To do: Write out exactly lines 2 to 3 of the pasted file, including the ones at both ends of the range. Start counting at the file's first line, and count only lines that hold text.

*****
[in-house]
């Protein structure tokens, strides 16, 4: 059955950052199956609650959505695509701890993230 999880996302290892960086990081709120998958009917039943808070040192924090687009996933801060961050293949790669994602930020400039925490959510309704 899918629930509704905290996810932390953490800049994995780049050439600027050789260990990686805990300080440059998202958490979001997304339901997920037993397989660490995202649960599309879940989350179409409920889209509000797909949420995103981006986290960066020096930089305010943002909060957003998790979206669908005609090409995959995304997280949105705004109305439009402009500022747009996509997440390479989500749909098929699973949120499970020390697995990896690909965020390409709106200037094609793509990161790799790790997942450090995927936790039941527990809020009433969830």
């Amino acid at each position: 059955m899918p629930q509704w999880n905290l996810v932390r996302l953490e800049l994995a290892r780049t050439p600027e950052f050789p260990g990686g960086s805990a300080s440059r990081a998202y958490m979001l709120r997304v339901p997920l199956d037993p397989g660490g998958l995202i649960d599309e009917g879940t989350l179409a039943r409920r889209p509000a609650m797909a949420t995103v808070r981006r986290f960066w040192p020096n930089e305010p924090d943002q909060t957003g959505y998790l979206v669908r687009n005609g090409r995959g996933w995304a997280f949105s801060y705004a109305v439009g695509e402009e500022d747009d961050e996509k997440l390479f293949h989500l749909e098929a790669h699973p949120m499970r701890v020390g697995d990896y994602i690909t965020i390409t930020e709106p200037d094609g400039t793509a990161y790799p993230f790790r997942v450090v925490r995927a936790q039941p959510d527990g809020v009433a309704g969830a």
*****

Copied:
């Protein structure tokens, strides 16, 4: 059955950052199956609650959505695509701890993230 999880996302290892960086990081709120998958009917039943808070040192924090687009996933801060961050293949790669994602930020400039925490959510309704 899918629930509704905290996810932390953490800049994995780049050439600027050789260990990686805990300080440059998202958490979001997304339901997920037993397989660490995202649960599309879940989350179409409920889209509000797909949420995103981006986290960066020096930089305010943002909060957003998790979206669908005609090409995959995304997280949105705004109305439009402009500022747009996509997440390479989500749909098929699973949120499970020390697995990896690909965020390409709106200037094609793509990161790799790790997942450090995927936790039941527990809020009433969830």
């Amino acid at each position: 059955m899918p629930q509704w999880n905290l996810v932390r996302l953490e800049l994995a290892r780049t050439p600027e950052f050789p260990g990686g960086s805990a300080s440059r990081a998202y958490m979001l709120r997304v339901p997920l199956d037993p397989g660490g998958l995202i649960d599309e009917g879940t989350l179409a039943r409920r889209p509000a609650m797909a949420t995103v808070r981006r986290f960066w040192p020096n930089e305010p924090d943002q909060t957003g959505y998790l979206v669908r687009n005609g090409r995959g996933w995304a997280f949105s801060y705004a109305v439009g695509e402009e500022d747009d961050e996509k997440l390479f293949h989500l749909e098929a790669h699973p949120m499970r701890v020390g697995d990896y994602i690909t965020i390409t930020e709106p200037d094609g400039t793509a990161y790799p993230f790790r997942v450090v925490r995927a936790q039941p959510d527990g809020v009433a309704g969830a």